For some homeowners, having a strata title bears little significance. They may not see the necessity to perfect the transfer (issue the strata title in his name) due to the legal fees and stamp duties incurred from that process.
These homeowners, however, will be in for a frustrating time once they attempt to sell the property or charge it for a refinance with the bank.
What constitutes a strata title?
Ismail Sabri Wee and Wong partner Ng Choon Yon explained that strata titles are basically separate individual titles issued for the kind of property whereby the building or land is subdivided into a number of parcels.
It specifies the ownership details, area of the particular unit and accessory parcel. In other words, it acts as the final proof of the built-up area of the owner's unit and the owner's apportionment of the share in total aggregate units.
Among the importance of a strata title is that it empowers the owner with control over the individual units of high-rise properties and strata landed ones. In this regard, it acts as proof that enables the owner to get involved in the maintenance and management of said strata property.
A strata title also acts as a dealing instrument when it comes to certain processes involving the property, for instance, charged it to the bank for a loan," said Ng.
Furthermore, it facilitates disposal of the property—a vendor wishing to sell off his property with a strata title does not need to get the developer's consent nor pay any consent fees arising therein.
Legal hurdles to overcome
"As long as the strata title has not been transferred, the land and common property are still owned by the developer according to the land registry," said Ng.
Nevertheless, it is to be stressed that the beneficial ownership in respect of that particular parcel has already been assigned to the purchaser or the financial institution following the execution of the sale and purchase agreement (S&P) and/or deed of assignment.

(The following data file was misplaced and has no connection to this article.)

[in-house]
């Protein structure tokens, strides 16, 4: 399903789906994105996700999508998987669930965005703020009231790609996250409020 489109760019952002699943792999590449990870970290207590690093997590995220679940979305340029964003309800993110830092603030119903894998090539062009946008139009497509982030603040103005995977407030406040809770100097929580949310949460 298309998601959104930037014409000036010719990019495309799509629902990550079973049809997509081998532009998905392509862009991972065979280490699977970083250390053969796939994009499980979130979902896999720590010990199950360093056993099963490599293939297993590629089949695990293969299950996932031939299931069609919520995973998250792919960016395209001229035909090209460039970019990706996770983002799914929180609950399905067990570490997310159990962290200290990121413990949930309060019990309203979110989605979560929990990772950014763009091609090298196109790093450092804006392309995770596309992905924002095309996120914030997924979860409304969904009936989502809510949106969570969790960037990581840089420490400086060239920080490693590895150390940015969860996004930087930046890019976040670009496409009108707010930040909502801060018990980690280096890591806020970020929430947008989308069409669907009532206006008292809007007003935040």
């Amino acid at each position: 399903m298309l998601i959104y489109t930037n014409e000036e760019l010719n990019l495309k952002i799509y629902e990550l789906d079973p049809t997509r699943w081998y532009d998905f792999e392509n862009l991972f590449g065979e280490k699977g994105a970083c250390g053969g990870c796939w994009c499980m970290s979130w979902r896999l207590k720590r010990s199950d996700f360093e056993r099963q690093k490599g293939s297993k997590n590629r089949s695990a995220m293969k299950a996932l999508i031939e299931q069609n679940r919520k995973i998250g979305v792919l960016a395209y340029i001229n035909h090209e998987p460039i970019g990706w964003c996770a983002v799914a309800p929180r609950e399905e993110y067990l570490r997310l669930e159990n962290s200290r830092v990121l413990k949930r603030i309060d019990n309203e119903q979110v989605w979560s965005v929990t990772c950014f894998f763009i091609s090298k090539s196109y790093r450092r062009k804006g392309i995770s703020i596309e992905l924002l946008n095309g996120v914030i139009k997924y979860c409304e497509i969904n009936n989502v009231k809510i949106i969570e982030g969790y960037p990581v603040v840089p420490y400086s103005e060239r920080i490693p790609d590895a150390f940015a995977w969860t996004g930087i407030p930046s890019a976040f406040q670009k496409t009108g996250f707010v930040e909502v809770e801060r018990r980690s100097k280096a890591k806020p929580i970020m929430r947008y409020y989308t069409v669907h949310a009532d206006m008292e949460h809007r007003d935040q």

Without a strata title, the owner (beneficial owner) has to procure all the S&P documents for the property. Assuming that the property in question had changed ownership a few times over, the current buyer will need to procure the S&P from the very first point of transaction ( first purchaser with the developer), then the S&P between the first purchaser (now seller) with the second purchaser, stretching forth till the final transaction.
"Following enforcement of amendments to Strata Titles Act and introduction of Strata Management Act 2013, strata titles need to be issued upon vacant possession of the property," said Siow.
"There is a huge process to go through if there are any missing documents in between the length of transactions," said Ismail Sabri Wee and Wong partner Siow Wai Pin, who pointed out that a police report needs to be filed. With the possession of a strata title, however, the owner can easily prove his ownership through a land search.
Previously, it is a norm for owners of strata properties to take up to several years to obtain their strata titles. According to Siow, the enforcement of the Strata Titles (Amendment) Act 2013 and Strata Management Act 2013, enunciated that strata titles need to be issued upon vacant possession of the property. As a consequence, prolonged delay in issuance of strata titles should no longer be the case today.